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Continuous ambulatory peritoneal dialysis, or CAPD, is a technique used to filter waste from the blood when the kidneys, which normally perform this function, are not working properly. It is an alternative to the procedure known as hemodialysis, where patients are connected to a machine which filters blood through an artificial membrane. This type of peritoneal dialysis allows more freedom because the filtering process takes place inside the body, using the peritoneum, a layer of tissue lining the abdominal cavity, as the dialysis membrane. This removes the need for attachment to a machine while dialysis is taking place and allows the person to carry out normal, daily activities.
In order for continuous ambulatory peritoneal dialysis to take place, minor surgery is required to insert a tube, called a peritoneal dialysis, or PD, catheter, into the space inside the abdomen, known as the peritoneal cavity. The operation site then has to heal fully before dialysis can begin. All the equipment needed for continuous peritoneal dialysis is stored in the patient's home, and the technique involves carrying out a simple, painless procedure about four times each day.
Part of the PD catheter, which is made of a soft material, protrudes from an opening in the skin of the abdomen, where it is taped in place and normally covered with a dressing. Inside the body, the catheter tube is anchored by special cuffs, which become fused with body tissues. The continuous ambulatory peritoneal dialysis procedure involves connecting a pair of bags to the end of the PD catheter, using a system of tubes and clamps. One bag contains fresh dialysis solution and the other is used to collect old solution which has been in the body for several hours.
The fresh dialysis solution contains glucose, which acts, by a force known as osmotic pressure, to draw water out of blood vessels through the peritoneum and into the solution in the peritoneal cavity. Waste products from the blood, which would normally be filtered out by a functioning kidney, also pass through the peritoneum into the dialysis solution. Normally, fresh dialysis fluid is left in the peritoneal cavity for between four and six hours before being drained into a waste bag. New solution is then added so the dialysis process is continuous.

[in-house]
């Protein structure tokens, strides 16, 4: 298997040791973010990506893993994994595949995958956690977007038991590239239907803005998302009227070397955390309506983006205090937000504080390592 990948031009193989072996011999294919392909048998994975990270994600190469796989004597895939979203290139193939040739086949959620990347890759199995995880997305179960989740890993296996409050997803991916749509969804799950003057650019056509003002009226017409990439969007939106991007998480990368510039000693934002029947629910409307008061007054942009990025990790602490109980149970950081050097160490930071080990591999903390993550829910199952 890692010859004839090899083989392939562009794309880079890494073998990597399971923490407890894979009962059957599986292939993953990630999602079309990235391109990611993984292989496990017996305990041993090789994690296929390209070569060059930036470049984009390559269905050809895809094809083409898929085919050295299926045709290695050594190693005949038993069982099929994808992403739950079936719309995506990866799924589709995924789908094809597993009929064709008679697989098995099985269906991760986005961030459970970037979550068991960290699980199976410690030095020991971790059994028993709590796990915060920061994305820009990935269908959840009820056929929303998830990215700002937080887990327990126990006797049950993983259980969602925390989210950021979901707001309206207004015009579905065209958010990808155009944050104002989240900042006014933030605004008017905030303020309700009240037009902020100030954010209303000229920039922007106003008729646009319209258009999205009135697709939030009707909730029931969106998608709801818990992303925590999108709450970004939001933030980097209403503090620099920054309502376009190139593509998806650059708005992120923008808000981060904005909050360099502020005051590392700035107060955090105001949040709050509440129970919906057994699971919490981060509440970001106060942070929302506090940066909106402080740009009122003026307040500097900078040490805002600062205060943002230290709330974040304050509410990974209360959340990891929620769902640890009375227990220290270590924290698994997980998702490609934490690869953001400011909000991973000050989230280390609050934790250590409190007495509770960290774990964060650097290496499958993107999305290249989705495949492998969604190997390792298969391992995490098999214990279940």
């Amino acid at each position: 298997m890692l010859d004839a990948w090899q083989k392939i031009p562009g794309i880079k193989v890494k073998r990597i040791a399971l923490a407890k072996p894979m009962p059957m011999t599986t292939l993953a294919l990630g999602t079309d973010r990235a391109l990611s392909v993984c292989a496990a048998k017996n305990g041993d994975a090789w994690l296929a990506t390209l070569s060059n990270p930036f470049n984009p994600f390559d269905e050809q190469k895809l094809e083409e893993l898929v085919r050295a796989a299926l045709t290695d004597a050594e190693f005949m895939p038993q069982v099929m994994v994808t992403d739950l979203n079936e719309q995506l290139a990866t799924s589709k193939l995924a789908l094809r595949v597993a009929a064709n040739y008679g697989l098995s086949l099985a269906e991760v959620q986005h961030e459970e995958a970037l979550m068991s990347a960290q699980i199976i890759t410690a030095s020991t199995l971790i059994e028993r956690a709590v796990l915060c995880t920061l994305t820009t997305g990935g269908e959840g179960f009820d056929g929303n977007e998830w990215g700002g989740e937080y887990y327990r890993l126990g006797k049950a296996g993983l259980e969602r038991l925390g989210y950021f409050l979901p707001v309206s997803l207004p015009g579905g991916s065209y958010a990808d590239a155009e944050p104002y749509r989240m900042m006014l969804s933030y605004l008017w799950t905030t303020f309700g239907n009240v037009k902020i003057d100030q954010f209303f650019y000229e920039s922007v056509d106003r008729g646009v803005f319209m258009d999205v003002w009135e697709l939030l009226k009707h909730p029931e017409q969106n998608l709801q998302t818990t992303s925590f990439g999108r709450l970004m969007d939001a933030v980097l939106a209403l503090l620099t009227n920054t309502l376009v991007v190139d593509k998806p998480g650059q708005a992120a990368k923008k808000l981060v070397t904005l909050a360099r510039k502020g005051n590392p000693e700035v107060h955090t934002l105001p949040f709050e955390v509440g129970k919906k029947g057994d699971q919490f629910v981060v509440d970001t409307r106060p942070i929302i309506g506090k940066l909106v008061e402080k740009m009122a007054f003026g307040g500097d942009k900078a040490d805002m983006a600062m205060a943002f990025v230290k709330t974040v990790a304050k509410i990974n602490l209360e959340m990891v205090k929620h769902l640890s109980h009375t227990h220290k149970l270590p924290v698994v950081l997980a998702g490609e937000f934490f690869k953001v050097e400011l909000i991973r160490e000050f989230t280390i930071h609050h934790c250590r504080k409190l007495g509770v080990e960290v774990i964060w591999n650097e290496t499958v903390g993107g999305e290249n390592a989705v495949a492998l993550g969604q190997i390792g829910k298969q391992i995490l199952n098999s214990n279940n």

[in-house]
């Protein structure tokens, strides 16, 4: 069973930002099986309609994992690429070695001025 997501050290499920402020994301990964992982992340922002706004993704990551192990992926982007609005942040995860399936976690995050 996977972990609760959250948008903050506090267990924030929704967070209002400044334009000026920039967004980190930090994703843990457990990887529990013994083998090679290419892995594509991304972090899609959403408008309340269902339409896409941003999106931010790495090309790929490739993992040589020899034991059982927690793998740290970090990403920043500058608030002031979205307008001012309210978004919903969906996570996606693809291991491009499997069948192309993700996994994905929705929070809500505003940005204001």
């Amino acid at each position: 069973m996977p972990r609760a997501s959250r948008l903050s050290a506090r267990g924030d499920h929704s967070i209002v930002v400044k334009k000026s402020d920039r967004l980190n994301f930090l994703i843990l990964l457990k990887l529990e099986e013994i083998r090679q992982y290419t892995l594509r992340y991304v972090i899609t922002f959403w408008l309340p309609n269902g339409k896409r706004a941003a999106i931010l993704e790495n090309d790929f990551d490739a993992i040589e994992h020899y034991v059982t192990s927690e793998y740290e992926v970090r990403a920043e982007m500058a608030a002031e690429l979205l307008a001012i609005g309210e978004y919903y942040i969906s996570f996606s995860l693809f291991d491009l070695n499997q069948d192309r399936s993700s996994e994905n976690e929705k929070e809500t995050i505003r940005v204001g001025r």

It is important that strict hygiene practices are followed during continuous ambulatory peritoneal dialysis, because there is a risk of infection spreading from the catheter site into the peritoneal cavity. This causes a potentially serious illness known as peritonitis, which needs urgent treatment. Symptoms of peritonitis include pain in the abdomen, fever, and the waste dialysis fluid appearing cloudy. In most cases, treatment with antibiotics resolves the condition.
I know CAPD is easier on the patient, too. It doesn't wear them out like regular hemodialysis can. Also, the peritoneal tube isn't apt to clog or close up, unlike the fistula the doctor has to create for the other kind of dialysis.
I hope there comes a time when medicine can heal kidneys and dialysis will be a procedure of the distant past.
Some of the procedures must have changed for CAPD. My dad was on it for a while, nearly 20 years ago. He did it every other day, and it took about four hours each time. It must not take as long, now, since it's a four-times-per-day procedure.
I know it's absolutely critical that sterile procedures be followed. My mom helped my dad with the process, and both of them wore masks while they were changing the fluid, and mom wore a sterile apron and gloves. They used a metal TV tray for supplies, since it could be sprayed with an antibacterial solution, and then have a disposable drape placed on it. My dad's doctor said they were doing everything right because he never had peritonitis the whole time he was on CAPD.
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